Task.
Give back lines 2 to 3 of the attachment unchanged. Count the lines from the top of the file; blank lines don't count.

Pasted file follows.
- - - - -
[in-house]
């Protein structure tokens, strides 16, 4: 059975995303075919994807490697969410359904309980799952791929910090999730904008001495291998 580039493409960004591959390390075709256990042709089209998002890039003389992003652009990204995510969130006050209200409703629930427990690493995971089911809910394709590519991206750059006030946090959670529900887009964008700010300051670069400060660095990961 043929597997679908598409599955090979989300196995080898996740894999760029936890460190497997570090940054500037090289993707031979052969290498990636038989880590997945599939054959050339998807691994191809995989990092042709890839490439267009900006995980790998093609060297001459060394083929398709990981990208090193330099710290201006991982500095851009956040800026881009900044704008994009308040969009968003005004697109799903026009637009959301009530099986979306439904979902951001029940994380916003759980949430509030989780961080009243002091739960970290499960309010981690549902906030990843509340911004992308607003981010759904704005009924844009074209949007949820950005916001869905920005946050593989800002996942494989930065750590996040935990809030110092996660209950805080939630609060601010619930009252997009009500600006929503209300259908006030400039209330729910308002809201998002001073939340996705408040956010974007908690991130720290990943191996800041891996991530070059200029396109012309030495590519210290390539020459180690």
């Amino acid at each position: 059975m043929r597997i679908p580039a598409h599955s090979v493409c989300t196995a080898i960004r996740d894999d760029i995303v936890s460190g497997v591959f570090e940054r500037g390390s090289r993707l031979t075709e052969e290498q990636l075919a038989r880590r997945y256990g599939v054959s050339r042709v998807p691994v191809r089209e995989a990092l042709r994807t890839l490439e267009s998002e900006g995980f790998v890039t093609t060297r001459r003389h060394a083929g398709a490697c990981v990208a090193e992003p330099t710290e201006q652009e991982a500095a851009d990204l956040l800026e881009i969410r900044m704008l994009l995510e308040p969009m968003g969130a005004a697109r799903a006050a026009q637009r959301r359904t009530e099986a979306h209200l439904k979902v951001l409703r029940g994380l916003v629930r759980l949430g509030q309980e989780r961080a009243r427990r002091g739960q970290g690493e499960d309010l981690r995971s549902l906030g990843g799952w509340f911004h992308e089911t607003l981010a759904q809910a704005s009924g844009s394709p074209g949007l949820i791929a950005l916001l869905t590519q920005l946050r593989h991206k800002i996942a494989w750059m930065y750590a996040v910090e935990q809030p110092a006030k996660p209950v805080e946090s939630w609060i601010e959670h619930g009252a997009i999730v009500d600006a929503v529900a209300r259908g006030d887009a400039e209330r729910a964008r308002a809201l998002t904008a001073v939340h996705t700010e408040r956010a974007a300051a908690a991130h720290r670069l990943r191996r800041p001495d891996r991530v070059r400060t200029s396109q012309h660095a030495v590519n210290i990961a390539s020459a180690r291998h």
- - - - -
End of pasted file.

């Protein structure tokens, strides 16, 4: 059975995303075919994807490697969410359904309980799952791929910090999730904008001495291998 580039493409960004591959390390075709256990042709089209998002890039003389992003652009990204995510969130006050209200409703629930427990690493995971089911809910394709590519991206750059006030946090959670529900887009964008700010300051670069400060660095990961 043929597997679908598409599955090979989300196995080898996740894999760029936890460190497997570090940054500037090289993707031979052969290498990636038989880590997945599939054959050339998807691994191809995989990092042709890839490439267009900006995980790998093609060297001459060394083929398709990981990208090193330099710290201006991982500095851009956040800026881009900044704008994009308040969009968003005004697109799903026009637009959301009530099986979306439904979902951001029940994380916003759980949430509030989780961080009243002091739960970290499960309010981690549902906030990843509340911004992308607003981010759904704005009924844009074209949007949820950005916001869905920005946050593989800002996942494989930065750590996040935990809030110092996660209950805080939630609060601010619930009252997009009500600006929503209300259908006030400039209330729910308002809201998002001073939340996705408040956010974007908690991130720290990943191996800041891996991530070059200029396109012309030495590519210290390539020459180690």
């Amino acid at each position: 059975m043929r597997i679908p580039a598409h599955s090979v493409c989300t196995a080898i960004r996740d894999d760029i995303v936890s460190g497997v591959f570090e940054r500037g390390s090289r993707l031979t075709e052969e290498q990636l075919a038989r880590r997945y256990g599939v054959s050339r042709v998807p691994v191809r089209e995989a990092l042709r994807t890839l490439e267009s998002e900006g995980f790998v890039t093609t060297r001459r003389h060394a083929g398709a490697c990981v990208a090193e992003p330099t710290e201006q652009e991982a500095a851009d990204l956040l800026e881009i969410r900044m704008l994009l995510e308040p969009m968003g969130a005004a697109r799903a006050a026009q637009r959301r359904t009530e099986a979306h209200l439904k979902v951001l409703r029940g994380l916003v629930r759980l949430g509030q309980e989780r961080a009243r427990r002091g739960q970290g690493e499960d309010l981690r995971s549902l906030g990843g799952w509340f911004h992308e089911t607003l981010a759904q809910a704005s009924g844009s394709p074209g949007l949820i791929a950005l916001l869905t590519q920005l946050r593989h991206k800002i996942a494989w750059m930065y750590a996040v910090e935990q809030p110092a006030k996660p209950v805080e946090s939630w609060i601010e959670h619930g009252a997009i999730v009500d600006a929503v529900a209300r259908g006030d887009a400039e209330r729910a964008r308002a809201l998002t904008a001073v939340h996705t700010e408040r956010a974007a300051a908690a991130h720290r670069l990943r191996r800041p001495d891996r991530v070059r400060t200029s396109q012309h660095a030495v590519n210290i990961a390539s020459a180690r291998h």